Most fiction writers will laugh sadly at the idea one can make a living writing short stories. Short fiction famously offers minimal remuneration. Magazines typically pay a few hundred bucks, if that, and most agents won’t even bother listening to you unless you have a novel in the works. But I suppose it’s not inherently irrational for a non-writer to imagine scamming magazines. A few hundred bucks isn’t much for a story you toil away over for for months. However, if ChatGPT was capable of spewing out a publishible story in one minute with no effort on the “side hustler’s” part, well, that’s not a bad return.
Thankfully for writers who actually write, this doesn’t seem to be a threat yet. The Verge article mentions how generic ChatGPT fiction is from “everyone [having] ‘piercing green eyes’” down to the titles. Sheila Williams at Asimov’s reported receiving “more than 20 short stories all titled ‘The Last Hope’” in a short span.
Another update to a recent Counter Craft post: after the near universal pushback, Puffin in the UK is going to publish the original Roald Dahl books alongside the edited versions. As I argued in my post, this was always more about corporate profits than “wokism” or whatever. And now the pupblishers have best of both worlds. They can sell both versions and got a ton of attention to boot.
Still, I think we can celebrate a minor win for art and speech as the edits to Dahl’s book were truly bizarre. If you didn’t read up on the specific “sensitivity” edits, you might assume that Puffin was merely removing racial slurs or offensive words. There’s a debate to be had about whether that’s a good way to update fiction to modern sensibilities or else a form of censorship we should avoid. Either way, the Dahl edits went far beyond that. They added in unrelated text and made edits like changing “three sons” to “three daughters.” The weirdest edit had to do with colors. “Black” and “white” were removed as colors describing… anything. E.g., The Big Friendly Giant no longer wore a “black cloak.” Who is that supposed to be helping?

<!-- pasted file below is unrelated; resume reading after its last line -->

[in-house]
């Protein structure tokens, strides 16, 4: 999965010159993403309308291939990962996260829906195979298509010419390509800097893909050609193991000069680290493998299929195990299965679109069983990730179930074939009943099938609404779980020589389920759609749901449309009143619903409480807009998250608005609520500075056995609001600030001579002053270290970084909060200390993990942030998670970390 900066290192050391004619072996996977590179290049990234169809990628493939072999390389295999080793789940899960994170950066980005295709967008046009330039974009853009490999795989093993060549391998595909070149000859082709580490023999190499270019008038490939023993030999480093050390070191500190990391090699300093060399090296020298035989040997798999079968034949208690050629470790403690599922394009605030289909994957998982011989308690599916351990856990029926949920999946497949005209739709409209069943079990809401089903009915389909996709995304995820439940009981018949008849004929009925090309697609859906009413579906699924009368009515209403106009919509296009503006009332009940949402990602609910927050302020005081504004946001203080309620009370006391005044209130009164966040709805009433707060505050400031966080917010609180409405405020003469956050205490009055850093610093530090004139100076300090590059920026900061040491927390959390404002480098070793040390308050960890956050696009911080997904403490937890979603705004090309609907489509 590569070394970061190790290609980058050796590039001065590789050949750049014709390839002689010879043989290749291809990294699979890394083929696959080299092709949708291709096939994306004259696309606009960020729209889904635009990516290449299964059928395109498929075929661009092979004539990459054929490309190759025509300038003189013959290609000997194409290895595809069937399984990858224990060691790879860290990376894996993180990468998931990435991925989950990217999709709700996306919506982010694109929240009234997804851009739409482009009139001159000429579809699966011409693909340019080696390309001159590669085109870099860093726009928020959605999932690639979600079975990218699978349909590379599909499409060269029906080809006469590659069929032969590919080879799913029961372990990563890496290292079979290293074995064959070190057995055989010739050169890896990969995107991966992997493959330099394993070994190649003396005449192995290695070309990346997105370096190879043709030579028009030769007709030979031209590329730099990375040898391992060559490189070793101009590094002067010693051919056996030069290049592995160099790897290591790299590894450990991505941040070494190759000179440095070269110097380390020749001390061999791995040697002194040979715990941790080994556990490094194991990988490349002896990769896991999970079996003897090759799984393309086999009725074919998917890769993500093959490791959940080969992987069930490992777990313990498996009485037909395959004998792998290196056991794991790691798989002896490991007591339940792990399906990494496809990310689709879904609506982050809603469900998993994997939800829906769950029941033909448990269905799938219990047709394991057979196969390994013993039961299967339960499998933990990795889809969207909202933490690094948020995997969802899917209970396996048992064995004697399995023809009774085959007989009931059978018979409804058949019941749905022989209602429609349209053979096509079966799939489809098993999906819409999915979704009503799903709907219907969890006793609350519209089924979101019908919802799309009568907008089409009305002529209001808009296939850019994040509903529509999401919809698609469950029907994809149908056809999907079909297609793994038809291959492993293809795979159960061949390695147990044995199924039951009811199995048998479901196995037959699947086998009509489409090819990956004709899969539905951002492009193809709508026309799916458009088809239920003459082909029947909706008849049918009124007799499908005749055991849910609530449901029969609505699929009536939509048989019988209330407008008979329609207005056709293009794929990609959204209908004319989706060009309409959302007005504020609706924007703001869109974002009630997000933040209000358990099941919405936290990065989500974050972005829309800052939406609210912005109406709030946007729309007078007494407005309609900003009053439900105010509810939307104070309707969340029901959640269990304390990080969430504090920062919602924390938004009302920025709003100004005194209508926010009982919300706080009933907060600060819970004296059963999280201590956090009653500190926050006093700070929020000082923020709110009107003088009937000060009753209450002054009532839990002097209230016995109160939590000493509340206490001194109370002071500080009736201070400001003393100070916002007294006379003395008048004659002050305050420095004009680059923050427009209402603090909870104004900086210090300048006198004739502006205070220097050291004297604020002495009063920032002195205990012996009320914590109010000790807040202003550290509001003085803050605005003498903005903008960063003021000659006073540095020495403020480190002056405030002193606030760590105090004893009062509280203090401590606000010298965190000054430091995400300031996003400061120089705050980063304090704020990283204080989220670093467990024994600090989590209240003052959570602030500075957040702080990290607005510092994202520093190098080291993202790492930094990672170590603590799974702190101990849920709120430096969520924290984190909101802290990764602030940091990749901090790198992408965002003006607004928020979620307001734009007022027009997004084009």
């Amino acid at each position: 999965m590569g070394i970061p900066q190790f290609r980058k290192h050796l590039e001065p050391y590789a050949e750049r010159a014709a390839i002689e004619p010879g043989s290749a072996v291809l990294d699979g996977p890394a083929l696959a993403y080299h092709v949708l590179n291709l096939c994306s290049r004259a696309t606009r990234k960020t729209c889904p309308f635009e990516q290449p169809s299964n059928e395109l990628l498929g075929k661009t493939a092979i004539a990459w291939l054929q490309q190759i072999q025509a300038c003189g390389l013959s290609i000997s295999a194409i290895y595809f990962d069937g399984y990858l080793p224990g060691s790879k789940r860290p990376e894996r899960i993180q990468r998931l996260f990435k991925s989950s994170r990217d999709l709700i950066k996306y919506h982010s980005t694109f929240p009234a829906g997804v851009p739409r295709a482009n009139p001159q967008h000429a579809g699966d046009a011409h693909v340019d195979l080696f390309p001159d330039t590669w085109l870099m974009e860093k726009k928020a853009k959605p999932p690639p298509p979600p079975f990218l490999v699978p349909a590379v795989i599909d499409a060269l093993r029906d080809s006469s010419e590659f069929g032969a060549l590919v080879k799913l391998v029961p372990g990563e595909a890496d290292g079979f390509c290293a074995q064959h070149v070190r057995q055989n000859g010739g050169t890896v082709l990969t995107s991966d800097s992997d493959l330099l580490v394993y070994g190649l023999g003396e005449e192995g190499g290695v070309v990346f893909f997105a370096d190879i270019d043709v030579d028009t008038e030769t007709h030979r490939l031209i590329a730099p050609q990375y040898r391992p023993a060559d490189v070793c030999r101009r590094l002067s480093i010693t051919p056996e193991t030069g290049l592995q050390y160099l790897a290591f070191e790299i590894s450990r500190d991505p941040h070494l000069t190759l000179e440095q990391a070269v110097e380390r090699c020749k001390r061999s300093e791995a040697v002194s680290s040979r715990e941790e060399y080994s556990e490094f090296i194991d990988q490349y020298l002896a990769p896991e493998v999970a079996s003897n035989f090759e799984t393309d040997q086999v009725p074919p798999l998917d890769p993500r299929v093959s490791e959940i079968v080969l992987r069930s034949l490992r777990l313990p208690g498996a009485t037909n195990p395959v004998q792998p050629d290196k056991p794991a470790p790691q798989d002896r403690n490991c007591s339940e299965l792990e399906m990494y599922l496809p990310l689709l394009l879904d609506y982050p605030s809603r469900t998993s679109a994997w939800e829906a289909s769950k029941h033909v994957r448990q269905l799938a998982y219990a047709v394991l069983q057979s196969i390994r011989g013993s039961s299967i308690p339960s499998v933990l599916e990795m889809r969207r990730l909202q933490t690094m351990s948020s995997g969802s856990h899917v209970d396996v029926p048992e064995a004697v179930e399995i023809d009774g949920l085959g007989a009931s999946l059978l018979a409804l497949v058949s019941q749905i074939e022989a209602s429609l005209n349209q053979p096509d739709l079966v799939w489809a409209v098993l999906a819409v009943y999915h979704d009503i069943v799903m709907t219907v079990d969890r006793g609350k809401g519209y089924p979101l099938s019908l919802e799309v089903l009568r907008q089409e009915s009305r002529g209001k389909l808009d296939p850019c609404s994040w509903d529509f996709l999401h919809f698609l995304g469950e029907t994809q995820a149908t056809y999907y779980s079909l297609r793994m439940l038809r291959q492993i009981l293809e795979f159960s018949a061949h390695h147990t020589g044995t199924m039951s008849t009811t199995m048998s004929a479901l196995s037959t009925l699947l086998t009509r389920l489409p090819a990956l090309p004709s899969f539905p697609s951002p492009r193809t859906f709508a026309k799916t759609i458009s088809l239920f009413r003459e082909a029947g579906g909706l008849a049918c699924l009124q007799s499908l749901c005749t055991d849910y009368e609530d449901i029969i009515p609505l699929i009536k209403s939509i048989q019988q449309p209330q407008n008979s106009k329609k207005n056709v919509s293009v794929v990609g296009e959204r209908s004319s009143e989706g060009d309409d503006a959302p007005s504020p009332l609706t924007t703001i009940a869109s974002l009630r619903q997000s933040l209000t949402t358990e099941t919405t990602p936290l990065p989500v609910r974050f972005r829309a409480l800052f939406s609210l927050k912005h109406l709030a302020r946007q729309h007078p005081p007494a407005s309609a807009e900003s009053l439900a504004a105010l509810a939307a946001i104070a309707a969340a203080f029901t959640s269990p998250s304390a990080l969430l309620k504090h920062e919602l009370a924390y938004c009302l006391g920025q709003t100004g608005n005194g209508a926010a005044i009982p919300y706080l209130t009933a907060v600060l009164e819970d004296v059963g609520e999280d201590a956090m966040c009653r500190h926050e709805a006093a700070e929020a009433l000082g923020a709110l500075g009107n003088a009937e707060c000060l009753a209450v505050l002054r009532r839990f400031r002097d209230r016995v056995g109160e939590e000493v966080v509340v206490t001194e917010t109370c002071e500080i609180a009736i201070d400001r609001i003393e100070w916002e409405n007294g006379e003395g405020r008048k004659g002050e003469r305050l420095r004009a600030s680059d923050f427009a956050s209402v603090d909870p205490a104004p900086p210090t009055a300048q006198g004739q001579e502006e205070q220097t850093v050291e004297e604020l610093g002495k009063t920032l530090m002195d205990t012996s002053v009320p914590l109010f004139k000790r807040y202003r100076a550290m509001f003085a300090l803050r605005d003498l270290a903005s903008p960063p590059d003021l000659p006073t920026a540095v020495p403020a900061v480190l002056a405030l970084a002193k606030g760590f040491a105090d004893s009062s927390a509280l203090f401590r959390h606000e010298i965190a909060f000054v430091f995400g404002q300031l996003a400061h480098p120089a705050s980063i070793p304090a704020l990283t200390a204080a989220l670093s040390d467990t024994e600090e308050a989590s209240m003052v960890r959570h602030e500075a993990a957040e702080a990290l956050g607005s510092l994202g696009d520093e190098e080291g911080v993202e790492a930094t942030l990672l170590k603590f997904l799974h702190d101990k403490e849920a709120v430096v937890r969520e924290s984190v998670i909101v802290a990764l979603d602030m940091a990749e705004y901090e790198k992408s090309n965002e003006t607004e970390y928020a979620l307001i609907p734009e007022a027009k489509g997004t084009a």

In More Depressing News…
The people who killed Bookforum, one of the best places for literary criticism around, have gone a step further and salted the earth:
When I try to get to Bookforum now, it just redirects to the Artforum site. It seems incredibly petty to shut down a vast and vital site even if it is no longer publishing. Ads on the archive traffic likely would pay for the minimal webhosting costs. What can you say here? It’s just awful. And a reminder that although we were always told the internet is forever, everything online is subject to the whims of the rich.
…And Then in Better News
Let me end on a high note and say the very smart and funny Erin Somers has launched a cool magazine called Still Alive. The magazine is about people who are still alive.
It might be ridiculous, but often the best works are ridiculous ideas executed with complete seriousness. So check out Still Alive while you are still alive!
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If you like this newsletter, consider subscribing or checking out my recent science fiction novel The Body Scout that The New York Times called “Timeless and original…a wild ride, sad and funny, surreal and intelligent.”
Other works I’ve written or co-edited include Upright Beasts (my story collection), Tiny Nightmares (an anthology of horror fiction), and Tiny Crimes (an anthology of crime fiction).
I'm deeply amused at the idea of short fiction as a get rich quick scheme. It's not even a get rich slow scheme. (Although here's hoping for a solution to quickly filter out AI generated slush.)
I’m still alive! Can I be featured. Nominate me! Or is that gauche. And in case you can’t tell my tone in the comment I loved this post.